Small Business SEO with Tuesdays Together Long Island
Meeting: Tuesdays Together, April 2019
Topic: Small Business SEO
Time & Date: 6PM, April 9th
Location: The Cup Coffeehouse, Wantagh, NY
Supporting local small business has always been important to me. Now, as an entrepreneur, I’m an advocate for networking with my fellow entrepreneurs on a regular basis. Other small business owners just get it — your struggles, valuable resources, the desire to advocate for and promote one another to the community — and that feels good.
My desire to connect with my fellow local business owners is what led me to my role as co-leader of Tuesdays Together Long Island. What is Tuesday’s Together? Click here for more info on our regular meetings (held monthly in Nassau and Suffolk Counties!) and monthly topics.
This month, addition to our standard introductions — your name, your business name, what you do, where you’re located — we also asked attendees to rate their SEO knowledge on a scale from 1 to 5, with 5 being the most knowledgeable. SEO is a beast of a topic, so I wasn’t surprised that even those of us who have a decent knowledge of the subject gave ourselves threes. The reasoning? SEO is constantly changing. Even when you use it every day, you still never feel like you’re caught up. (Also, we’re a bunch of self-made business owners, the struggle with imposter syndrome is real!)
After introductions, we dove right in to the discussion questions provided to us by Rising Tide and Honeybook. Personally, I like to expand on the materials in the guide whenever possible. Below you’ll find the five questions provided in bold, followed by my additional questions in regular typeface marked by letters instead of numbers:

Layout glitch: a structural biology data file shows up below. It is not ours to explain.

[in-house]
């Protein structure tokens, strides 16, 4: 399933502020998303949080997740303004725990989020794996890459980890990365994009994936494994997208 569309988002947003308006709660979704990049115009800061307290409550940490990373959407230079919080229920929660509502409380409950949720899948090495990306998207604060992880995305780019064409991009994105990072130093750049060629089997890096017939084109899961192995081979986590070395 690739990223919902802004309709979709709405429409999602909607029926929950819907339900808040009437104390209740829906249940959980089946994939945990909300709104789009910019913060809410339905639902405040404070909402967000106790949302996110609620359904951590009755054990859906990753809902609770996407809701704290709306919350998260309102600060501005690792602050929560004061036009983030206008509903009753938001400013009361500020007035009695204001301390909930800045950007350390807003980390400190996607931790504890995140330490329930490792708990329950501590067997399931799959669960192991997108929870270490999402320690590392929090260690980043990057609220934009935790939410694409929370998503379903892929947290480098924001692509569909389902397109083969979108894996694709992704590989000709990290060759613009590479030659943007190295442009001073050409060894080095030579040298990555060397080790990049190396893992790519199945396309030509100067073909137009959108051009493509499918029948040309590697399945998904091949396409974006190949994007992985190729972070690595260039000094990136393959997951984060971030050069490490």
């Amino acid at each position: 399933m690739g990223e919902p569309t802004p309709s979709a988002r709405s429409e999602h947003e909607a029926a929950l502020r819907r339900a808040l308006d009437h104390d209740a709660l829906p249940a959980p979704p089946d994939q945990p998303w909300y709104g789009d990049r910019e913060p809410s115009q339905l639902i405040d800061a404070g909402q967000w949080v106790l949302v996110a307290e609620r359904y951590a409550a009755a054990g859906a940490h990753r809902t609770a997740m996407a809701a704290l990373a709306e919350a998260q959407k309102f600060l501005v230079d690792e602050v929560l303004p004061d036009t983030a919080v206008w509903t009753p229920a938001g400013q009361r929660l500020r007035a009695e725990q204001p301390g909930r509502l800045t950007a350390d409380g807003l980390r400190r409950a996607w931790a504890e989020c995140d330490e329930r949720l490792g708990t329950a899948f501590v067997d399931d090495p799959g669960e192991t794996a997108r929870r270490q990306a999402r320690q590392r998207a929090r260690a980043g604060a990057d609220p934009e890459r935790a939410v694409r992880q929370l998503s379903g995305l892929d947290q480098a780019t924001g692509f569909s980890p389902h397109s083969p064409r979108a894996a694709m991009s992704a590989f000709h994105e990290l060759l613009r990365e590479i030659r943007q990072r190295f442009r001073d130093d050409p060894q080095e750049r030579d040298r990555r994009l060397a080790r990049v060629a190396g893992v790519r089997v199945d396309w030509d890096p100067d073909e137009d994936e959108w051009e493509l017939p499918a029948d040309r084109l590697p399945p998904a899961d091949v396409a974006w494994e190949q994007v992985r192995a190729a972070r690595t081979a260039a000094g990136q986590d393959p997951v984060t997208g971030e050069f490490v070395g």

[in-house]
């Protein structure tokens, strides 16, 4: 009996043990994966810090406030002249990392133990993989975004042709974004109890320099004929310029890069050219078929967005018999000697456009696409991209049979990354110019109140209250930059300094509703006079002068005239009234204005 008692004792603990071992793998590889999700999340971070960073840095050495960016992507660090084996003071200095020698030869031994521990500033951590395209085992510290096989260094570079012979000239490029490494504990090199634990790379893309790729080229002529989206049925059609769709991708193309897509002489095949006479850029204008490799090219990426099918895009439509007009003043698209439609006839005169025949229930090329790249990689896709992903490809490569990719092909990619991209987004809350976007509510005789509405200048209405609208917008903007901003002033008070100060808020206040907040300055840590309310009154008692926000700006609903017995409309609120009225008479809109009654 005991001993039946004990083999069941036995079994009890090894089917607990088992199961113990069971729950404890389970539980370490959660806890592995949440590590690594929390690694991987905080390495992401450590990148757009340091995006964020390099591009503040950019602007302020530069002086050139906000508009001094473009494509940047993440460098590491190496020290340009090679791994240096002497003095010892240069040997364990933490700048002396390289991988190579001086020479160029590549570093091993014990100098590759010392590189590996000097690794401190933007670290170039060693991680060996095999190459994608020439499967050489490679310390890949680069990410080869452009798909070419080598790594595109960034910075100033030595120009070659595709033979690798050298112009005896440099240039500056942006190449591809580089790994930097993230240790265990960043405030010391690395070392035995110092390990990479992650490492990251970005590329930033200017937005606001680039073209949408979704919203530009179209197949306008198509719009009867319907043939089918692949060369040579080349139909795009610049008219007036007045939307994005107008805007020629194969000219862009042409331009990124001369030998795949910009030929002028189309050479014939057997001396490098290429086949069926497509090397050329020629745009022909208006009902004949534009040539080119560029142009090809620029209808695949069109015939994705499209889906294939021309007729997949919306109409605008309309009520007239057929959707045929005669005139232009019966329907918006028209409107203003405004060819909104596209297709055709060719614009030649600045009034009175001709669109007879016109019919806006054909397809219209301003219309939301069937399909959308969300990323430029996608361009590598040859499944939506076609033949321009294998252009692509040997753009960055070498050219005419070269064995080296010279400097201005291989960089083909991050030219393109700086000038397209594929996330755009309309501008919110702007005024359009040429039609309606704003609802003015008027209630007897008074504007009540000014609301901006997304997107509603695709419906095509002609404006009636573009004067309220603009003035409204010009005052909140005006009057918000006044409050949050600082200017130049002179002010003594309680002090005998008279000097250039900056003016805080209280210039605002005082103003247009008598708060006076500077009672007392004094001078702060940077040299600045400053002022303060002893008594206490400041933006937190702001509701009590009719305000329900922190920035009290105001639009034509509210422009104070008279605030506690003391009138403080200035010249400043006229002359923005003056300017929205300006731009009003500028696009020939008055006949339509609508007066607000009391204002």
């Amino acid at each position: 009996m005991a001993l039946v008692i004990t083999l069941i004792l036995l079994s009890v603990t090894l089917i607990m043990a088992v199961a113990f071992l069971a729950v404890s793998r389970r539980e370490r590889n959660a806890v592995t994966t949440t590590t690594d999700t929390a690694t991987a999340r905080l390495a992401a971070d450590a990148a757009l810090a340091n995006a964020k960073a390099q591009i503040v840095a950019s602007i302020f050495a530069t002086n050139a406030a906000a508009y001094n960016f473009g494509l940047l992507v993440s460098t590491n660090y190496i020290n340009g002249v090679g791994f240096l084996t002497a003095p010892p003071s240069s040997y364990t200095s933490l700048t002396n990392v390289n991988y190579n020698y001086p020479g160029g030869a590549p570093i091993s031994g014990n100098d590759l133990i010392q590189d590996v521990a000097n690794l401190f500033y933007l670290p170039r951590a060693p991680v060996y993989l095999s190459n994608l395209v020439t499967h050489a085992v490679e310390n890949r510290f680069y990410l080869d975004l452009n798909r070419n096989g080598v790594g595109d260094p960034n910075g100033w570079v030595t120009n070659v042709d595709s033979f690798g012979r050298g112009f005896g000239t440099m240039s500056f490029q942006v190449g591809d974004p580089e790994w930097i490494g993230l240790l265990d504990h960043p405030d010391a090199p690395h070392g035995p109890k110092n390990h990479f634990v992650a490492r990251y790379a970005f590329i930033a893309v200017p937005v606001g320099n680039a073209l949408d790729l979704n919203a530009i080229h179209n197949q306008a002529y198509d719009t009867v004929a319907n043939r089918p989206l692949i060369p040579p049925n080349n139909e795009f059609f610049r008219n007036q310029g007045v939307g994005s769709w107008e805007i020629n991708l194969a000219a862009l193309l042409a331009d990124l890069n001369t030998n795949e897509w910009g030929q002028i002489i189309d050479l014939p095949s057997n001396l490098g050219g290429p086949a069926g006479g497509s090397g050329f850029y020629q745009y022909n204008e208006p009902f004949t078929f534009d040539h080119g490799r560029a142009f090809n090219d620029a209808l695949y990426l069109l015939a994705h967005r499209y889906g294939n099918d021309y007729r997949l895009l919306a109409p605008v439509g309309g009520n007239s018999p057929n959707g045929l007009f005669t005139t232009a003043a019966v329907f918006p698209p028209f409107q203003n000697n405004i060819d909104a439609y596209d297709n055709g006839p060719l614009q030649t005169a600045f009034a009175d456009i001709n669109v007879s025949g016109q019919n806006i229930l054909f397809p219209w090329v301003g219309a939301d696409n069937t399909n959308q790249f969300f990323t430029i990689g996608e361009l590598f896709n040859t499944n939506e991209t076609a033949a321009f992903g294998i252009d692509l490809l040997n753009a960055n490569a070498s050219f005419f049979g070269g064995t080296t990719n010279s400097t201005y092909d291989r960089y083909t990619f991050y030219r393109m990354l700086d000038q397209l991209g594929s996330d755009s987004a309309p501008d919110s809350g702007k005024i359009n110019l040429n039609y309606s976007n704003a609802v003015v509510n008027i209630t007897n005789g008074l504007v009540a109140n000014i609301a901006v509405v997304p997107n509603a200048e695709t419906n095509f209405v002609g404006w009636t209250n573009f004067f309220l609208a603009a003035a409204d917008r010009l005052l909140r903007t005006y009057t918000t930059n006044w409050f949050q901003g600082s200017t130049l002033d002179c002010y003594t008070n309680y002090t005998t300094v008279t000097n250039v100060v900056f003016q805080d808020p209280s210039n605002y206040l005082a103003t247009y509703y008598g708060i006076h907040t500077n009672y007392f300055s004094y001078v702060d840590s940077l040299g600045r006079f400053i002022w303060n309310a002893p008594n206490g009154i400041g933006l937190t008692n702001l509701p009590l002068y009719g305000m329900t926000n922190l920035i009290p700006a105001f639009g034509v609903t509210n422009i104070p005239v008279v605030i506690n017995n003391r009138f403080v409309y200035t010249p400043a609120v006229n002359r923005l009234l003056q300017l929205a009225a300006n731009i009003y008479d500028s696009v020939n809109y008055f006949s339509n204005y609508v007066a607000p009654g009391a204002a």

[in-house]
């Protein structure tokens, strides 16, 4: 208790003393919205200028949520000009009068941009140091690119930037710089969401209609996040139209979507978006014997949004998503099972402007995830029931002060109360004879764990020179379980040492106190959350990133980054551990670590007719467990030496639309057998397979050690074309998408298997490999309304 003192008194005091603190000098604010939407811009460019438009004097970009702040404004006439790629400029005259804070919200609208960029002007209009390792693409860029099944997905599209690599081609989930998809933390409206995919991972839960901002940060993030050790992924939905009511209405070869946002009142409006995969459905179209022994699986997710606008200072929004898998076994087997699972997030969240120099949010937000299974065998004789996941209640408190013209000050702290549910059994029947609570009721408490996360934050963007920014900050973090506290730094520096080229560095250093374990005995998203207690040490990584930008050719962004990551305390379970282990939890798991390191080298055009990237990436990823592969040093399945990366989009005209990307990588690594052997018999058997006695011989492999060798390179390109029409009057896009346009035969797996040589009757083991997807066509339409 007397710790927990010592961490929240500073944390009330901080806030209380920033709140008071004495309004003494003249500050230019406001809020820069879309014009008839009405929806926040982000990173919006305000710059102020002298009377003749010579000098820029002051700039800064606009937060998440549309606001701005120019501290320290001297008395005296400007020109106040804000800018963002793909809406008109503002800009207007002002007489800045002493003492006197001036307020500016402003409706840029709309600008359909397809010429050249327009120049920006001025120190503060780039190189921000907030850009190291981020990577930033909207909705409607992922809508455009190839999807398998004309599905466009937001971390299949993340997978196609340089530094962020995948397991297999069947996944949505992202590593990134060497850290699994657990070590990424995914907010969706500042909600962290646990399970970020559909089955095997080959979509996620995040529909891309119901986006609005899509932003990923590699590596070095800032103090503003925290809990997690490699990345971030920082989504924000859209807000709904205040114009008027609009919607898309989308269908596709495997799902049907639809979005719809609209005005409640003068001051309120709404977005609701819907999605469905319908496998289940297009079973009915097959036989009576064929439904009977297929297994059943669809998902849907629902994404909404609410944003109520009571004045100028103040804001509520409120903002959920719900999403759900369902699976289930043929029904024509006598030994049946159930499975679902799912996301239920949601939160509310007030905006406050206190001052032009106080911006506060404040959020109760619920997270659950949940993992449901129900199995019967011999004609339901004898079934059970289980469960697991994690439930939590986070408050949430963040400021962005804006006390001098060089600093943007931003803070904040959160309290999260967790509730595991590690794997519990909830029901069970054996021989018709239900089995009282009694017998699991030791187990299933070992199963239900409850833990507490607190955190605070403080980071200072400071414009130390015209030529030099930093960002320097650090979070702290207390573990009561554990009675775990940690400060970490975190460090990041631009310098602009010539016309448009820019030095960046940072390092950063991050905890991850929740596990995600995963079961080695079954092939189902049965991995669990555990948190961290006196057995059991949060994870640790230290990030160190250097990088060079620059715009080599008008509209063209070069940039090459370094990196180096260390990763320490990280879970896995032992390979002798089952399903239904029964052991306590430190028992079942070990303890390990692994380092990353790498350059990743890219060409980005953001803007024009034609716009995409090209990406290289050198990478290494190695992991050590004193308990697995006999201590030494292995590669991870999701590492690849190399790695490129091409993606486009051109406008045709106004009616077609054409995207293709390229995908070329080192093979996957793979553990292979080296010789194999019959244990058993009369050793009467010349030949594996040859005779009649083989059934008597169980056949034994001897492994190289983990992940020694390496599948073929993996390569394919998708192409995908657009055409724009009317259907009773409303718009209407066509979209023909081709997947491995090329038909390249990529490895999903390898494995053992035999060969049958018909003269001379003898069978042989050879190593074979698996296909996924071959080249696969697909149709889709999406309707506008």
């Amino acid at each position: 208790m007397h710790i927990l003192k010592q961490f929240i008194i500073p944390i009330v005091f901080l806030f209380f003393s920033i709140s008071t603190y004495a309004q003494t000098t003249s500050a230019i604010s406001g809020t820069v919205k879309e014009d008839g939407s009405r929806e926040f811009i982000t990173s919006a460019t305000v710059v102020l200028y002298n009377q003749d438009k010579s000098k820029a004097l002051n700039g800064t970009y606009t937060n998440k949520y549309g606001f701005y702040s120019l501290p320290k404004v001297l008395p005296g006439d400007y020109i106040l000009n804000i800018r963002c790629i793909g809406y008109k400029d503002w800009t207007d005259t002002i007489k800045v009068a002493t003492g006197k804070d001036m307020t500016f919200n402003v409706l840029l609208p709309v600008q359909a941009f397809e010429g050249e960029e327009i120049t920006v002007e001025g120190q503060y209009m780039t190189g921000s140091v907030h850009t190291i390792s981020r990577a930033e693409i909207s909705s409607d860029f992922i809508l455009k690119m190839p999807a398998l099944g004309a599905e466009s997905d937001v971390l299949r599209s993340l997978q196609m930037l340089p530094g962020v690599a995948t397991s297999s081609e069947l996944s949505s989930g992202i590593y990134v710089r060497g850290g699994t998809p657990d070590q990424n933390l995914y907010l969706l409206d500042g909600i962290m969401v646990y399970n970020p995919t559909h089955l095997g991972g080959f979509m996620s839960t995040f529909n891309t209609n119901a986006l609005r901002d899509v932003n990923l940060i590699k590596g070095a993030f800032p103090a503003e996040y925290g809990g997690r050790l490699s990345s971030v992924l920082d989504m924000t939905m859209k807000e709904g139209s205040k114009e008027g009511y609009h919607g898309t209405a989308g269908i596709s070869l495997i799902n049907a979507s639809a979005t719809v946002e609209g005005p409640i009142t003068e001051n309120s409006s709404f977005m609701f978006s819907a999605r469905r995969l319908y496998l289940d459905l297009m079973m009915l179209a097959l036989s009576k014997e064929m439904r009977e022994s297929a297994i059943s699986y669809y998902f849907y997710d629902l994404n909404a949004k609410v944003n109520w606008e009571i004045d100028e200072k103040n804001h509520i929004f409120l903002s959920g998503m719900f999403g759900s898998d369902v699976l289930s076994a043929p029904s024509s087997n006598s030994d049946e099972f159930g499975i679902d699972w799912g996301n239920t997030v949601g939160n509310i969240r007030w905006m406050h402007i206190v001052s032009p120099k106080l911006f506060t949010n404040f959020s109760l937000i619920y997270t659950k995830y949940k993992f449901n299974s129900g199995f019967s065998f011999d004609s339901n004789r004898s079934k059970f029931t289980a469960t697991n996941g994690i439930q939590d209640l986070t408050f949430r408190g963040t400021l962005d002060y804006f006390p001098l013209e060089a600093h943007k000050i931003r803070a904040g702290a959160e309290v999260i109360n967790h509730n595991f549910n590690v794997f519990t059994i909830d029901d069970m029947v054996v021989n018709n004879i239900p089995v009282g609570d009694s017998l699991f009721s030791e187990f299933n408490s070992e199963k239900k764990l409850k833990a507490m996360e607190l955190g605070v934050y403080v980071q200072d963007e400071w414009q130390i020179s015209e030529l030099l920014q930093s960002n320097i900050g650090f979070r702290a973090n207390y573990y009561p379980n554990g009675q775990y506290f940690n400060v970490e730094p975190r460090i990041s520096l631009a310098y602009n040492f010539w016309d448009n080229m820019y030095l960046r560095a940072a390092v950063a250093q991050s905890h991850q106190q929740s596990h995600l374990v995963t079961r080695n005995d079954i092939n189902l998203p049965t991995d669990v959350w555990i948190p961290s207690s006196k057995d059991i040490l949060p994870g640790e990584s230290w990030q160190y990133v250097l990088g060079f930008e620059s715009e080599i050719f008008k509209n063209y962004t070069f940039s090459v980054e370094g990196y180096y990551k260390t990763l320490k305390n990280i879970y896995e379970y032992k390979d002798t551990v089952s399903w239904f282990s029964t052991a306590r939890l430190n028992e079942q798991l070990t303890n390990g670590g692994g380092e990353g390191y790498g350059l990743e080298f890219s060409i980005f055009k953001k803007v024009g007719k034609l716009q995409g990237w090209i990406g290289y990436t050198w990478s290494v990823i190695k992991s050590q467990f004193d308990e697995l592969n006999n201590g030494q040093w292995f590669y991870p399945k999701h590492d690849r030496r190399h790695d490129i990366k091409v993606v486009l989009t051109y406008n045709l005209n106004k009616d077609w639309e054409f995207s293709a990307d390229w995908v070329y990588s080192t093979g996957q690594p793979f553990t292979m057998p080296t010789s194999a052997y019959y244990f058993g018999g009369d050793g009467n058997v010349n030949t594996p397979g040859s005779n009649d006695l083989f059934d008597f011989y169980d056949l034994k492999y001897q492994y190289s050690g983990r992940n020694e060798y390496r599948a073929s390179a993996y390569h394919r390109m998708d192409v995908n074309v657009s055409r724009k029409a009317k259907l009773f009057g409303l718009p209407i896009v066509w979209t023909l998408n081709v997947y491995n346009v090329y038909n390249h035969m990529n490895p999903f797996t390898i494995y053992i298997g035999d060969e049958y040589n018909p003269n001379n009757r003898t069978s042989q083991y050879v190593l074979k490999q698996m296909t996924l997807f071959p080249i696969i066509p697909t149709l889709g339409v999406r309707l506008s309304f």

1. How have you implemented SEO in your small business?
a. What SEO tools and tactics do you currently use?
b. Have you claimed your Google My Business listing?
2. What are 3 keywords or phrases you’d like to rank for?
a. How did you come up with them?
b. What help did you employ (people, tools, etc.)?
c. How and where do you track them (Google Analytics/Search Console, separate baseline tracker or external spreadsheet, etc.)?
What are you doing to make that possible?
a. How do you integrate them into your website and marketing plan?
3. Do you currently blog? Revisit one of your favorite blog posts and optimize it to reach your target audience with long-tail keywords.
4. Brainstorm 5 blog post ideas to create keyword-rich and relevant content for your target audience.
5. Pair off with a partner and spend 10 minutes working through a DIY Audit as directed by Abigail’s article on page 6.
SEO Tools & Resources
Each month the PDF features articles from various Rising Tide members around the world who are knowledgeable on the topic. These articles often suggest different tools and resources. Since the SEO Guide was chock-full of ‘em, I thought I would do an easy round-up here, followed by some additional SEO tools I like to use.
From the Guide
Google Search Console
Google Data Studio
Google My Business (not really an SEO tool, but can help with organic ranking on Google)
TinyPNG (reduce image file sizes by more than 70%)
Yoast Plugin – Worpress (free and premium options)
Smush Image Compression and Optimization – Wordpress
Additional Tools I Use
Answer the Public – This helps you find out what questions people are searching in relation to your topic/area of expertise.
Google Trends – For when you can’t decide between synonyms, similar phrases, or topics, this tool will tell you which option is more popular on Google. You can also narrow down by geographic region, timeframe, categories, or the type of search (image, news, Google, YouTube).